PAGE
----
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Friday, May 25, 2012


John 20:19-23

Podcast: Australian Catholic Radio Online

          The Pentecost is the birthday of the Church! The coming of the Holy Spirit marked a new milieu in the history of salvation which we call the Era of the Holy Spirit.  There are many different traditions that describe the outpouring of the Holy Spirit:  St. Luke based on the charismatic tradition, places the event fifty days after Easter  (hence the root word penta which is 50) and dramatizes it in the external giving of gifts to the disciples as reflected in the tongues of fire (the first reading this Sunday: Acts 2).  On the other hand, St. John presents the Pentecost on the basis of the wisdom tradition right after the Resurrection.  Symbolically it happened when the side of Jesus was pierced with a lance and blood and water comes out (Jn 19:31-37).  Both St. Luke and St. John are describing the same event in different perspectives with different details but the same theology.
         Originally the Pentecost was a Jewish feast which was the grain harvest celebrated on the fiftieth day  after the giving of the Law at Mt. Sinai.  St. Luke places the Pentecost on the same day  replacing the Jewish feast now with the gifts of the Holy Spirit. And because the Pentecost was one of the Jewish feasts wherein a Jew should go to the Temple in Jerusalem, there were thousands who witnessed the Pentecost.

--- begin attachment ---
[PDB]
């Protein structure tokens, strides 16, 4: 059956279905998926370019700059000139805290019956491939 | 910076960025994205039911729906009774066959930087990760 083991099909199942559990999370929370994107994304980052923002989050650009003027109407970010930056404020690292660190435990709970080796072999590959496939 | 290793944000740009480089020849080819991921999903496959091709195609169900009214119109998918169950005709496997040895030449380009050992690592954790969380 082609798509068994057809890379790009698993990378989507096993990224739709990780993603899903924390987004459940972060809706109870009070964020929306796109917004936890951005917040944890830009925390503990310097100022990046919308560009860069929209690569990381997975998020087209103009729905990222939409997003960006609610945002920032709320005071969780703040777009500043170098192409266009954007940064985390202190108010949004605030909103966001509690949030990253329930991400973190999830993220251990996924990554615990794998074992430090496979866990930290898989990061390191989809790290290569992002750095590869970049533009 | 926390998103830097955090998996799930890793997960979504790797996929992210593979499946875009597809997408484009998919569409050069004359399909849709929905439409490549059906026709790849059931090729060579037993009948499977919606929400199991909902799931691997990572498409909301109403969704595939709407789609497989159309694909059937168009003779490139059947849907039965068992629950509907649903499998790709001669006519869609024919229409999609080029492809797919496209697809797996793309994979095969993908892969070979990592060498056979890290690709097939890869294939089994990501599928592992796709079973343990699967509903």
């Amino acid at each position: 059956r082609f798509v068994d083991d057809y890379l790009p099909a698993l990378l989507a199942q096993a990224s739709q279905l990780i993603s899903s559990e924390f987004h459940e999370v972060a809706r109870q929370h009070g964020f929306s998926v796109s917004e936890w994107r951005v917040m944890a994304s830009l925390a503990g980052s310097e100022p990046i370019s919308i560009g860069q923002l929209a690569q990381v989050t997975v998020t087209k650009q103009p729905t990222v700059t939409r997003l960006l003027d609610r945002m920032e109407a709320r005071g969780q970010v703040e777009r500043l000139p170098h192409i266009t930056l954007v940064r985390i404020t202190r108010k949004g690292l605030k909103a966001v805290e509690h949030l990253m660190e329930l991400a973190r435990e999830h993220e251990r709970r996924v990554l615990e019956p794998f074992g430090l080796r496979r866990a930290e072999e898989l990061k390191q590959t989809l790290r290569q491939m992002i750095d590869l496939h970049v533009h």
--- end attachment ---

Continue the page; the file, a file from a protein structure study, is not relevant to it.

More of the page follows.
St. Luke symbolizes the coming of the Holy Spirit with tongues of fire that lodged on the head of the disciples.  We use fire (or light) to symbolize a beginning: the creation of light in Genesis, blessing of new fire on Easter Vigil, a lit candle on the cake during birthdays, etc.  The Pentecost was the beginning of the new creation which started with the Church represented by the disciples.  The tongues of fire also meant the enlightenment of disciples with infused gifts in order to proclaim the Gospel to all the nations.  The mission of Jesus has been entrusted anew to the Church to make disciples of all peoples.
         St. John symbolizes the Holy Spirit with breath both on the cross and the Pentecost.   Just as God blew His divine breath on the lump of clay in Genesis in creating man, so now Jesus breathed the Holy Spirit on the disciples to usher in the creation of the New Humanity which is the Church.  Since after the creation of the first man, sin came and humanity fell, this time Christ empowers the Church to re-create man if ever he falls again in sin.  This is why Christ instituted the Sacrament of  Reconciliation (Confession) as a gift during the Pentecost.
         The Holy Spirit was given to us when we were baptized and we were fortified with the gifts of the same Spirit when we were confirmed. Two signs that the Holy Spirit is with us are our breath (He continues to breathe His divine breath on us hence he continues to re-create us.) and the warmth of our bodies (He empowers us with His fire hence we continue to live.) 
         To those who find it hard to understand the Holy Spirit, take  some few moments of silence and feel Him in our breath and in our warm bodies.  Truly we are the temples of the Holy Spirit.

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